Act 3 begins, 1 hour and 31 minutes in, with one of Verdi’s platinum discs, Rigoletto’s chart-topper, the famosissimo ‘La donna è mobile’. Scroll to 1.33 to listen to it.
Opera fan or no, I bet that one’s familar.
What’s the song about? Misogynistic crap, basically. But it’s hummable.
OK…. and the opera, itself? Who or what is Rigoletto? Sounds rather like a variety of pasta, don’t you think?
For an answer to that, I’ll refer you to the blurb from the shop product, which I crafted myself, during the weekend. Scroll down to find it.
Before you go, though, remember the newer RAI version that I rejected because I didn’t have the bandwith for opera, beer, and Roomie tugging at my jumper asking for a ‘mella’ (caramella = candy), all at the same time?
Well after I’d finished with Milan’s mulleted duke, I went back to take a look at Verona’s version (think a smaller, plumper version of George Michael). The audio quality is good, it’s easy to see what’s going on on stage, and watching through the opening scene/act/thingy, what was going on seemed much clearer than in the Milan version.
And now I’ve done the legwork, you can decide for yourself. N.b. Neither RAI nor Youtube are paying me a cent. They should, right? Please let Meloni and the Google boys know…
An original Italian easy reader by Francesca Colombo
Giuseppe Verdi’s famous opera is here simplifed for learners of Italian (with quotes from the actual libretto!)
Court jester to a sex-addicted aristocrat, Rigoletto earns a nice living mocking the courtiers whose wives his boss seduces, safe in the knowledge that the Duke he amuses will protect him. But then his many enemies learn that Rigoletto has a secret…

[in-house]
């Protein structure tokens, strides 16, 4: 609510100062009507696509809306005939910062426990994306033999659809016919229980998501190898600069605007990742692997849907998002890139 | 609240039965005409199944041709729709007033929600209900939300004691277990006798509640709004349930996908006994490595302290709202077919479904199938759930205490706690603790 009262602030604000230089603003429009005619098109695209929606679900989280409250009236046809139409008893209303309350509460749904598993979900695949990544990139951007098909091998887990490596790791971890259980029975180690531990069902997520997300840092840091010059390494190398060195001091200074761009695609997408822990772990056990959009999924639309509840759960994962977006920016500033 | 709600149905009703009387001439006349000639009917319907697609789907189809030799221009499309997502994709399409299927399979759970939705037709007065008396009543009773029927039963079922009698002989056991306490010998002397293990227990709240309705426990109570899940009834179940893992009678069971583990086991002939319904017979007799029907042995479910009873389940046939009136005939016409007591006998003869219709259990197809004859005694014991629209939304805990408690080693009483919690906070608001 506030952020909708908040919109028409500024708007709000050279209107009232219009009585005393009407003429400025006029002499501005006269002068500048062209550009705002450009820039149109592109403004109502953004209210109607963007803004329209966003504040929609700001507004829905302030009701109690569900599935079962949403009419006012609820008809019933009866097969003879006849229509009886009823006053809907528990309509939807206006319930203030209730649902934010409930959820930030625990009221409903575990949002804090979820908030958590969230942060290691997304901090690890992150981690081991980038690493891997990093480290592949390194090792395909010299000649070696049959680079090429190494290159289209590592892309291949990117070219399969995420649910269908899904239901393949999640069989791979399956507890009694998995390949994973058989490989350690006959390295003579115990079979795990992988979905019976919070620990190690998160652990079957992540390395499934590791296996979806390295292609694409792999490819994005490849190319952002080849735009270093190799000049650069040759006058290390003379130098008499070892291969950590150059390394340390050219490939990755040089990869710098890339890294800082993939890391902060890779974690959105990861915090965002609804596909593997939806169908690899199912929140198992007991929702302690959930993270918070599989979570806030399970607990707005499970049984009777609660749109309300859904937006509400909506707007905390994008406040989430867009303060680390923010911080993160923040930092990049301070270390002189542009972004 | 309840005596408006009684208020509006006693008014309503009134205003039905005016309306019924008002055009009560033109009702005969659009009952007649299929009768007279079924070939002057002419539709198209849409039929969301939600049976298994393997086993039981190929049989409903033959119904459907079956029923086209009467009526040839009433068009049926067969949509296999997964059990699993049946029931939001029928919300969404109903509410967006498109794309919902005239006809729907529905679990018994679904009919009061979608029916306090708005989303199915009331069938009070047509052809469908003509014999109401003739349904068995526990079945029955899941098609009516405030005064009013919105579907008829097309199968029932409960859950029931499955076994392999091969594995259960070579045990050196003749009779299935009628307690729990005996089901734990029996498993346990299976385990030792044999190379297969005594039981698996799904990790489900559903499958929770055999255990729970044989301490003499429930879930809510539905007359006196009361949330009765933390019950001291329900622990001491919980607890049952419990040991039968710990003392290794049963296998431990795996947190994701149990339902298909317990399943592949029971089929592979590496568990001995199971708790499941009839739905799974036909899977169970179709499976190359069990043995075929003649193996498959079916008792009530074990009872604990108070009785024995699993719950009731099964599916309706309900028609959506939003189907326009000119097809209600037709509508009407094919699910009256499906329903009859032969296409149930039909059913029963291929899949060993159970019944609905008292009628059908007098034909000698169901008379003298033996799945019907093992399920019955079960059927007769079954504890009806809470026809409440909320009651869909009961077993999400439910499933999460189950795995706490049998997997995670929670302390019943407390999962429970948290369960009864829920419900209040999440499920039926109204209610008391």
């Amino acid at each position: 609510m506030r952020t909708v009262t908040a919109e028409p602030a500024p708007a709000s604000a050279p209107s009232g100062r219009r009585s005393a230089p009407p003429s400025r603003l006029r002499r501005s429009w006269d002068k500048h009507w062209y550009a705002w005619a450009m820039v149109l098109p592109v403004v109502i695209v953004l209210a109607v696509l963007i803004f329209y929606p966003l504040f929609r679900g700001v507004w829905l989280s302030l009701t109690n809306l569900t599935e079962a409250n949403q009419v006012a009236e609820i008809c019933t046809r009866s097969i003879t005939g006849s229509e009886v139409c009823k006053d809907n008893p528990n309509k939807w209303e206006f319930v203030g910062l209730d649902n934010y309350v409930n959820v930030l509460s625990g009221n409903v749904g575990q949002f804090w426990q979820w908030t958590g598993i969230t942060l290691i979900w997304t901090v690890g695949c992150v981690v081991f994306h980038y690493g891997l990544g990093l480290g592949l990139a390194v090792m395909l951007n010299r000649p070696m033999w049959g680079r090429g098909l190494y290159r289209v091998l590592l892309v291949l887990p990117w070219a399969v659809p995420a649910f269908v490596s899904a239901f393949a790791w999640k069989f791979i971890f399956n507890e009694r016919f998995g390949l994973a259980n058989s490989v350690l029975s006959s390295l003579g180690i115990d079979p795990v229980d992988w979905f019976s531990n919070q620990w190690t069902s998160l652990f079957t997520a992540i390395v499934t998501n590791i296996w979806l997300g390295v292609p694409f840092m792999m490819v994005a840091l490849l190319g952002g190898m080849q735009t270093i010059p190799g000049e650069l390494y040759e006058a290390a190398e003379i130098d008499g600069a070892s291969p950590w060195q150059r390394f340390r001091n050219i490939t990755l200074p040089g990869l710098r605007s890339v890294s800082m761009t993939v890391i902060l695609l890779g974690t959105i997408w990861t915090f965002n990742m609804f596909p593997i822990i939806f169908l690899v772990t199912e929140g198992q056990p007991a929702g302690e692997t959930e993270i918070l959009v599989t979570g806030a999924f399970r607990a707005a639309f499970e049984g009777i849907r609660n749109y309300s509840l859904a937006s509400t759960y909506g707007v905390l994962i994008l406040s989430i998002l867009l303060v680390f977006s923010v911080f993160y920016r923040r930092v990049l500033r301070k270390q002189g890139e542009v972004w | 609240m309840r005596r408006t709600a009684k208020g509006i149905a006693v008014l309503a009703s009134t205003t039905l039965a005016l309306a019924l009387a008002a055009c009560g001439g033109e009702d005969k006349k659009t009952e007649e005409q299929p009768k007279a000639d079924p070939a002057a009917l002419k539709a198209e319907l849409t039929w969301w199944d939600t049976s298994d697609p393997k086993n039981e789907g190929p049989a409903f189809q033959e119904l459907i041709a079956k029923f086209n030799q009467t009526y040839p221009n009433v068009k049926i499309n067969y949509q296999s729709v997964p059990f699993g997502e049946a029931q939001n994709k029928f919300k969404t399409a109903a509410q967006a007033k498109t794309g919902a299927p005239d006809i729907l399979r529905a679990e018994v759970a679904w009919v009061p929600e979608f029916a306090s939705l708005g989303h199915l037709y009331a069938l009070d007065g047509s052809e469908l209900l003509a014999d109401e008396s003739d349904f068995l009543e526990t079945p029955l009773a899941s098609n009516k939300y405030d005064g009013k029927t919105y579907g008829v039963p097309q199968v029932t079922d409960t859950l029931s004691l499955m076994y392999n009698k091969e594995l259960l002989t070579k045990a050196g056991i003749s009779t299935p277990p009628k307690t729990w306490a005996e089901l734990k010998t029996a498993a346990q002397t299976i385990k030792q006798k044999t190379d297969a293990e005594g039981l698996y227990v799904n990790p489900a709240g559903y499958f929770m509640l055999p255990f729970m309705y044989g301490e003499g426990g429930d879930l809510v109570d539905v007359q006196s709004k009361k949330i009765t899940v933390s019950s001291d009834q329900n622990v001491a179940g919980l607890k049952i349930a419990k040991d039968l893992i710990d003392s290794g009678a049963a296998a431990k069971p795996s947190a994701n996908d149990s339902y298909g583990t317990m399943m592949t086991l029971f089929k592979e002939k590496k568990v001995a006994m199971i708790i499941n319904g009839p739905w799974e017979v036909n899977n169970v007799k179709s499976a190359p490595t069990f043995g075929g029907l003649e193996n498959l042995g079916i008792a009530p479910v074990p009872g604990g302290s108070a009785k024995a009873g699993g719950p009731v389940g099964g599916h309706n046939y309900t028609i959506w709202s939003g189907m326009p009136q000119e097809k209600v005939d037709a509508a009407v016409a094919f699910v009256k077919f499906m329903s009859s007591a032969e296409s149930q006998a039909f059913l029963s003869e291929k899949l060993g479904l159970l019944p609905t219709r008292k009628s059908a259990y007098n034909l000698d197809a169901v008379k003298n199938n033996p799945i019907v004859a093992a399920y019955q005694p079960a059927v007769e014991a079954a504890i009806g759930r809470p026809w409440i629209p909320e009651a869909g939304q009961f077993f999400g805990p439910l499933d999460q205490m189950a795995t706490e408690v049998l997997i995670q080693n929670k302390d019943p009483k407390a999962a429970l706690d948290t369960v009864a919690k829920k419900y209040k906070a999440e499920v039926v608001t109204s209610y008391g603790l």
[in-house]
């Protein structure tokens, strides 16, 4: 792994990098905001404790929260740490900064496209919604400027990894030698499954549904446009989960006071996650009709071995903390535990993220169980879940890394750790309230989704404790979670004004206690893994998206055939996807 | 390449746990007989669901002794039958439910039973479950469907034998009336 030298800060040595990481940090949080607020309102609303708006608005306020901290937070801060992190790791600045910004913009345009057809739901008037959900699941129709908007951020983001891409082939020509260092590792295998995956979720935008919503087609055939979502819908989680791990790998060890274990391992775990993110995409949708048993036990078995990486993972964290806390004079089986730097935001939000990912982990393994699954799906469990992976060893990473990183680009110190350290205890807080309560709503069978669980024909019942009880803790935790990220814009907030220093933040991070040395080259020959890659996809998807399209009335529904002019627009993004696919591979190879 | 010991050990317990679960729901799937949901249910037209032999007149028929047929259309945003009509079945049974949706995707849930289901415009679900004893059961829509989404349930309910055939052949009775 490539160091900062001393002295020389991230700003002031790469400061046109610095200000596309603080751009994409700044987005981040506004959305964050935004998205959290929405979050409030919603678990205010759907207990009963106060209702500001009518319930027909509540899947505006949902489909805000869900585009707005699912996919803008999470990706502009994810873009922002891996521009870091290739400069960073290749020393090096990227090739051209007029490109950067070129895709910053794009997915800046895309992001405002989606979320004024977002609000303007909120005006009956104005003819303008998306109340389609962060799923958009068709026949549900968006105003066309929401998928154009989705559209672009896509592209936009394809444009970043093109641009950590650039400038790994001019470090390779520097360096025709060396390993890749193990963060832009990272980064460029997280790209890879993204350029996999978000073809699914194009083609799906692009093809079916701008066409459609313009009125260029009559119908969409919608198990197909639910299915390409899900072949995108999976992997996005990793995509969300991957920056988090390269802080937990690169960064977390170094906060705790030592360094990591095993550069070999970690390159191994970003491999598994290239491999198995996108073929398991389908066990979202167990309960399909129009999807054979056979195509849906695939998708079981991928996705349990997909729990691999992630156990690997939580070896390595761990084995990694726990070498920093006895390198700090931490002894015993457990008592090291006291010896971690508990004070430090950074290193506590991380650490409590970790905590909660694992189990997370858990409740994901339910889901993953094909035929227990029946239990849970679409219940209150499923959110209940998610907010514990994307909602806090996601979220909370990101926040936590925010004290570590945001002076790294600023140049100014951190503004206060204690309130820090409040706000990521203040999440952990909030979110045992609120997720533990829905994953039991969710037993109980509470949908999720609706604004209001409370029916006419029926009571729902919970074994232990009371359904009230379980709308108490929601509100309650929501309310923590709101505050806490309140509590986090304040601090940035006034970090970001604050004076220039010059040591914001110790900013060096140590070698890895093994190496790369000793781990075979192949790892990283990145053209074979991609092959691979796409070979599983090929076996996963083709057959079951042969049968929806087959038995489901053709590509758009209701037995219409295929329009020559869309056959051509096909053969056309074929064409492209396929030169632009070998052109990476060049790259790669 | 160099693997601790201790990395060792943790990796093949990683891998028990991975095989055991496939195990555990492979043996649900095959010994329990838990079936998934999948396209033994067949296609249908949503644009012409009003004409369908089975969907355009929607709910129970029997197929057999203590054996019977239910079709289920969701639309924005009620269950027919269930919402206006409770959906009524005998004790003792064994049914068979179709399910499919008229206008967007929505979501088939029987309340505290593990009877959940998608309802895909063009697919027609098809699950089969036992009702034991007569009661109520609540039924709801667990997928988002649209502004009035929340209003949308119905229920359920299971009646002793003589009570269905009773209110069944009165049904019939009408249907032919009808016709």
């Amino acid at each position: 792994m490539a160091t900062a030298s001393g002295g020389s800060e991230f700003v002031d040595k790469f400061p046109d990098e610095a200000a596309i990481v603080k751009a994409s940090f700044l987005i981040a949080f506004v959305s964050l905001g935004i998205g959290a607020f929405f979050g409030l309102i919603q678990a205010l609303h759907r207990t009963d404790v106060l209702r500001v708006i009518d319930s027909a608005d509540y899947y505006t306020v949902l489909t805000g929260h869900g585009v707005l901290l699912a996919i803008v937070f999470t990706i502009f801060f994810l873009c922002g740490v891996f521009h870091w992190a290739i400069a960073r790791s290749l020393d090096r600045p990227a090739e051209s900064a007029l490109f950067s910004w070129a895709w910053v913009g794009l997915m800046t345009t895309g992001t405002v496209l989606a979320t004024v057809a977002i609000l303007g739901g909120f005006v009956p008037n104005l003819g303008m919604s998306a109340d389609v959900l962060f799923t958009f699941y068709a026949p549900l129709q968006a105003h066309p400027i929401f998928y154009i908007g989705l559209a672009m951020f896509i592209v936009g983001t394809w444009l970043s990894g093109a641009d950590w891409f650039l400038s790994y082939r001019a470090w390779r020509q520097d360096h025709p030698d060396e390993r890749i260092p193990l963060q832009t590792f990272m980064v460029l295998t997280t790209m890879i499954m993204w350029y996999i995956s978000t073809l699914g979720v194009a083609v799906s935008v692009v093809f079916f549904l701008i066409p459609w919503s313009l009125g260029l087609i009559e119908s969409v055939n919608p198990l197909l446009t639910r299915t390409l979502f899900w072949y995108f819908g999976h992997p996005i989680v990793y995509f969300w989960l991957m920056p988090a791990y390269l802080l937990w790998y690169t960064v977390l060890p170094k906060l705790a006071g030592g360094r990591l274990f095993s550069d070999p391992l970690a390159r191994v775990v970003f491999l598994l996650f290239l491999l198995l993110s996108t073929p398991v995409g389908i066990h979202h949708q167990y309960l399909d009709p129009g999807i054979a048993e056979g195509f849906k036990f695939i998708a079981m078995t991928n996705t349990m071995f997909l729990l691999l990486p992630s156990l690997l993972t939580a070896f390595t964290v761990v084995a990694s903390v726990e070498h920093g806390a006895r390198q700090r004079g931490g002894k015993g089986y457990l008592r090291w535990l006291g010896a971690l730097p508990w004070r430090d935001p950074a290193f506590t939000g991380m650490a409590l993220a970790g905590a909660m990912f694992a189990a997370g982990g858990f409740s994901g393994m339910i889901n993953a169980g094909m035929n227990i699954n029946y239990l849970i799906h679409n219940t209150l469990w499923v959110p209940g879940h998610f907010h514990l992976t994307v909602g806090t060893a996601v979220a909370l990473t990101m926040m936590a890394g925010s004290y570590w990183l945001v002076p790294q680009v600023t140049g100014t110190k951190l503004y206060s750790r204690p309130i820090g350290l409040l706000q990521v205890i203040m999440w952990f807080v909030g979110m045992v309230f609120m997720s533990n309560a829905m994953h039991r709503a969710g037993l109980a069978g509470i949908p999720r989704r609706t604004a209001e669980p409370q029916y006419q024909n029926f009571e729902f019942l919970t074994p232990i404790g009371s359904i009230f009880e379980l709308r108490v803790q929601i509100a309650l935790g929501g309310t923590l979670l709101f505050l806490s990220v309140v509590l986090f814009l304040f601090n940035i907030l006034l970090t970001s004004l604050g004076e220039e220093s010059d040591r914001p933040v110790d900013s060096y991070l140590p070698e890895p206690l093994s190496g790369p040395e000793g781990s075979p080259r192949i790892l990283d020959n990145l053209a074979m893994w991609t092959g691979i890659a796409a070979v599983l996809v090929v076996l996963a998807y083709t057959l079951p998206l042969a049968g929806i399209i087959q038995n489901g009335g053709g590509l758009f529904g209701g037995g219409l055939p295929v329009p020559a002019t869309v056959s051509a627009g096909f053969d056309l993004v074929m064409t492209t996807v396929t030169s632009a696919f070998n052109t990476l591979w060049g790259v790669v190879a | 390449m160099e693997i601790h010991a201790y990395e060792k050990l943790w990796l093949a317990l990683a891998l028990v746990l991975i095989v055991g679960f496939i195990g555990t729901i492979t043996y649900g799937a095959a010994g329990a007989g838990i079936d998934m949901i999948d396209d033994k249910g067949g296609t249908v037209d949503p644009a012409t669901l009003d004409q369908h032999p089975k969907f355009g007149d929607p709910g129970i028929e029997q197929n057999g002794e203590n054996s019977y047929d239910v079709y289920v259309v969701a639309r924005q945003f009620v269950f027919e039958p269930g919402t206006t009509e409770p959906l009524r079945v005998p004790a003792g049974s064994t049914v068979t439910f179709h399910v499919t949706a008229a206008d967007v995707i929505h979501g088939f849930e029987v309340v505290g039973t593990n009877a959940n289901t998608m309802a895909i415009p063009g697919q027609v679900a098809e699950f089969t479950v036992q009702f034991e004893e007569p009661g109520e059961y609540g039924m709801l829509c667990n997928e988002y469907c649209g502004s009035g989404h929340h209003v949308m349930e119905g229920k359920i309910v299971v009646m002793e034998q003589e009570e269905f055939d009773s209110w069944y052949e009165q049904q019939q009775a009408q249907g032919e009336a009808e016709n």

Why not begin with our ‘easy reader’ ebook before seeking out a recording of the opera on Youtube? It’ll help! Or just use this original Italian reading/listening practice material to add a little variety to your study program.
- .pdf e-book (+ audio available free online)
- .mobi (Kindle-compatible) and .epub (other ebook readers) available on request at no extra charge – just add a note to the order form or email us
- 5 chapters (based on the act structure of the opera) to read and listen to
- Comprehension questions to check your understanding
- Italian/English glossary of ‘difficult’ terms for the level
- Suitable for students at pre-intermediate level or above
- Download your Free Sample Chapter (.pdf)
This being the first week, Rigoletto is 25% discounted, so just £5.99 rather than the usual ‘easy reader’ ebook price of £7.99.
Do check out the FREE sample chapter (.pdf) before you buy a copy, though. That way, you’ll know whether the level is suitable and that the format works on the device you intend to use it on.
How do I access my ebook?
When your order is ‘completed’ (normally, immediately after your payment), a download link will be automatically emailed to you. It’s valid for 7 days and 3 download attempts so please save a copy of the .pdf ebook in a safe place. Other versions of the ebook (.mobi/Kindle-compatible, .epub) cannot be downloaded but will be emailed to people who request them.
Don’t forget to read/listen to Saturday’s FREE bulletin of ‘easy’ Italian news.